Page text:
2. Proud people are self-conscious.  They worry about what others think of them.  Broken people are not preoccupied with what others think of them.
  3. Proud people are concerned about appearing respectable; they are driven to protect their image and reputation.  Broken people are concerned with being real; they care less about what others think than about what God knows - they are willing to die to their own reputation.
  4. Proud people can't bear to fail or for anyone to think they are less than perfect.  This can drive them to extremes - workaholic tendencies, perfectionism, the tendency to drive others or to place unrealistic expectations on themselves or others.  Broken people can recognize and live within God-given limitations.
  1. Proud people keep others at arm's length.  Broken people are willing to take the risks of getting close to others and loving intimately.
  2. Proud people are quick to blame others.  Broken people accept personal responsibility and can acknowledge where they were wrong in a situation.
  3. Proud people wait for others to come and ask forgiveness when there is a misunderstanding or a breach in a relationship.  Broken people take the initiative to be reconciled, no matter how wrong the other party may have been.
  4. Proud people are unapproachable or defensive when corrected.  Broken people receive correction with a humble, open spirit.
  5. Proud people find it difficult to discuss their spiritual needs with others.  Broken people are willing to be open and transparent with others as God directs.
  6. Proud people try to control the people and the circumstances around them - they are prone to manipulate.  Broken people trust in God - they rest in Him and are able to wait for Him to act on their behalf.
  7. Proud people become bitter and resentful when they are wronged; they have emotional temper tantrums; they hold others hostage and are easily offended; they carry grudges and keep a record of others' wrongs.  Broken people give thanks in all things; they are quick to forgive those who wrong them.
  1. Proud people want to be sure that no one finds out when they have sinned; their instinct is to cover up.  Broken people aren't overly concerned with who knows or who finds out about their sin -  they are willing to be exposed because they have nothing to lose.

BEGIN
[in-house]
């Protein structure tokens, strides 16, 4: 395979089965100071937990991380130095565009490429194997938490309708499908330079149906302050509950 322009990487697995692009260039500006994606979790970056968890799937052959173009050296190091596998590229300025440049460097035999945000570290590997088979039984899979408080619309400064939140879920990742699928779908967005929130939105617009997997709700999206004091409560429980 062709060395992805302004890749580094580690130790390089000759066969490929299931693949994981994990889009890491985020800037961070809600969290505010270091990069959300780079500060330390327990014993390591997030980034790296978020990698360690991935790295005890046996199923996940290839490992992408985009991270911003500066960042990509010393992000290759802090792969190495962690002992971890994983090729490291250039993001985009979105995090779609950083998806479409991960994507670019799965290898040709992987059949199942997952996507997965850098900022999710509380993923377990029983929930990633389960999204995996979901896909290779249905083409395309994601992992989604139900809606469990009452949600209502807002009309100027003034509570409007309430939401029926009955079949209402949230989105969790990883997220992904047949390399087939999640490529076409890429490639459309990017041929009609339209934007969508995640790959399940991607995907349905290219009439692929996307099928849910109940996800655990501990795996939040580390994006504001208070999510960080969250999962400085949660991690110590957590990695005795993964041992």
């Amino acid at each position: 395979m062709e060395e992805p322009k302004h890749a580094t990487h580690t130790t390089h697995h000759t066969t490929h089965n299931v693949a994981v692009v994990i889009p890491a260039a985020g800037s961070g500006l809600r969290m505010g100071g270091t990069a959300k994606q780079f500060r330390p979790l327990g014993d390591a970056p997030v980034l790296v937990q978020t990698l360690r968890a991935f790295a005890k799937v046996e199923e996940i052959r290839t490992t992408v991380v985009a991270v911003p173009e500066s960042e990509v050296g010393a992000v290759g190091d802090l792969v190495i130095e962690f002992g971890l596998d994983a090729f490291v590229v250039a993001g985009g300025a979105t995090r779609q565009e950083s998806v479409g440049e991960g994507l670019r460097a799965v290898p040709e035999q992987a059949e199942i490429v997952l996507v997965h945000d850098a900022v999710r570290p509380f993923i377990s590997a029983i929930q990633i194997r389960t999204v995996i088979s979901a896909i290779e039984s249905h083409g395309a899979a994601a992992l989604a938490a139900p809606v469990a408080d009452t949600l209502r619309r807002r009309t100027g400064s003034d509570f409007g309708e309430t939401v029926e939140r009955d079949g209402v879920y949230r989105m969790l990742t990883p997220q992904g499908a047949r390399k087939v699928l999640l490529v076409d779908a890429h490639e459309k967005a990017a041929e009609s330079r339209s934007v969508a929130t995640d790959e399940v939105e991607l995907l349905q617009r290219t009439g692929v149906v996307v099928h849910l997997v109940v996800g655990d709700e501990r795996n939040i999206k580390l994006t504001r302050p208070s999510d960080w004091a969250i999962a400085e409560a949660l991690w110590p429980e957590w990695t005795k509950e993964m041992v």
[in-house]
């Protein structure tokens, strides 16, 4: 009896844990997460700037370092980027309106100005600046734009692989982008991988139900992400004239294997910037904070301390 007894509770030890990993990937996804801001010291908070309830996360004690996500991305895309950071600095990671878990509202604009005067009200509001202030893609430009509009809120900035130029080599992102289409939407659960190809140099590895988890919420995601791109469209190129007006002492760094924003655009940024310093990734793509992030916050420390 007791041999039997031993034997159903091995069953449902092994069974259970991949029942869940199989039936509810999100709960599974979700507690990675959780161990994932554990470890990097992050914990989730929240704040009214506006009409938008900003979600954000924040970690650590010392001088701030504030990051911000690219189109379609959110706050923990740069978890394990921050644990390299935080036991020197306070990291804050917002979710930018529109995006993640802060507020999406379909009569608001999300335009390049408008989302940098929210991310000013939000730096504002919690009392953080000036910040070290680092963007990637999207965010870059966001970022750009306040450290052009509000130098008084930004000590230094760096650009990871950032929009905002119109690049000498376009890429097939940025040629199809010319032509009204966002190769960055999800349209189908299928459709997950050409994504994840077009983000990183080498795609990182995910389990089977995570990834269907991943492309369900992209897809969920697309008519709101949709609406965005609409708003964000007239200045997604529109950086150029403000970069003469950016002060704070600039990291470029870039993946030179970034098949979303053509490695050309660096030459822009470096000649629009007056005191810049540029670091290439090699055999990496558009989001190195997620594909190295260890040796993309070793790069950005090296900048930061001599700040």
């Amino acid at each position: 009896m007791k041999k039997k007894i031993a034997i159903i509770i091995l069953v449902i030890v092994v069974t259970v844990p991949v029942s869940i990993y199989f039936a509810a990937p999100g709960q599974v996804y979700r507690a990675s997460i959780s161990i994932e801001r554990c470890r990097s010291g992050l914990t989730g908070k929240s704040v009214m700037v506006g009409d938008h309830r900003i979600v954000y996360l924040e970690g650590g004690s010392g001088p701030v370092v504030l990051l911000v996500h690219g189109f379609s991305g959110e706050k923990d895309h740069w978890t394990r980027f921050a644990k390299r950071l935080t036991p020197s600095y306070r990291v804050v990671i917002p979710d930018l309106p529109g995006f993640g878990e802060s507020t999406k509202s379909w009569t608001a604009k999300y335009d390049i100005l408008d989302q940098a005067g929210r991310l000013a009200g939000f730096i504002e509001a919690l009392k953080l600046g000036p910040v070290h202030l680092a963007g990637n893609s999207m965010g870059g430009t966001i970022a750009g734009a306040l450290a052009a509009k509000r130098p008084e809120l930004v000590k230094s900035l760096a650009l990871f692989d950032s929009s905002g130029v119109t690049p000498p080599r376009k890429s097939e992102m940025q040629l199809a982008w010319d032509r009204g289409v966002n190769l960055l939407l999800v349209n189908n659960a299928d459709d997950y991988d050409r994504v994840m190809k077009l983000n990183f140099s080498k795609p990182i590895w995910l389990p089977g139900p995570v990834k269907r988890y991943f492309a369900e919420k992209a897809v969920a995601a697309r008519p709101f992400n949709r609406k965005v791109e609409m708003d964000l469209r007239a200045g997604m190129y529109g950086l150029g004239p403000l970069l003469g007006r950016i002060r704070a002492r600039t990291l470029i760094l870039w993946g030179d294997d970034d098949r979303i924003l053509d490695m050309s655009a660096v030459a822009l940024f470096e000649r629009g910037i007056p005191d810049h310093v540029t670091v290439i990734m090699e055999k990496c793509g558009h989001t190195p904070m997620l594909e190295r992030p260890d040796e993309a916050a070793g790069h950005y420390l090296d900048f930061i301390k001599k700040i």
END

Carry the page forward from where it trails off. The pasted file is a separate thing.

2. Proud people have a hard time saying, 'I was wrong; will you please forgive me?'  Broken people are quick to admit their failure and to seek forgiveness when necessary.
  3. Proud people tend to deal in generalities when confessing their sin to God ('Dear Lord, please forgive me for all my sins...') or expressing spiritual need to others ('I need to be a better Christian...').  Broken people are able to acknowledge specifics when confessing their sin: 'Lord, I agree with You that I love myself more than I love my mate; I confess that I am addicted to television; I'm a glutton; I have a critical spirit; I am an angry mother...'
  4. Proud people are concerned about the consequences of their sin.  They are disturbed over the problems caused by their sin - for example, the financial bondage created by their overspending, or the problems in their marriage that have resulted from selfishness and immoral choices.  Broken people are grieved over the cause, the root of their sin.  They are more concerned about how their sin was grieved and dishonored God than about the problems it has created in their lives. 
  5. Proud people are remorseful over their sin - sorry that they got caught or found out.  Broken people are truly repentant over their sin, and the evidence of their repentance is that they forsake the sin.
  1. Proud people are blind to the true condition of their hearts.  Broken people walk in the light and acknowledge the truth about their lives.
  2. Proud people compare themselves with others and feel worthy of respect.  Broken people realize that they need to maintain a continual heart attitude of repentance.
  3. Proud people don't think they need revival, but they are sure everyone else does (in fact, right about now, they are making a mental list of the people they think need to read this book!)  Broken people continually sense their need for a fresh encounter with God and for a fresh filling of His Holy Spirit.
Are you a broken Christian?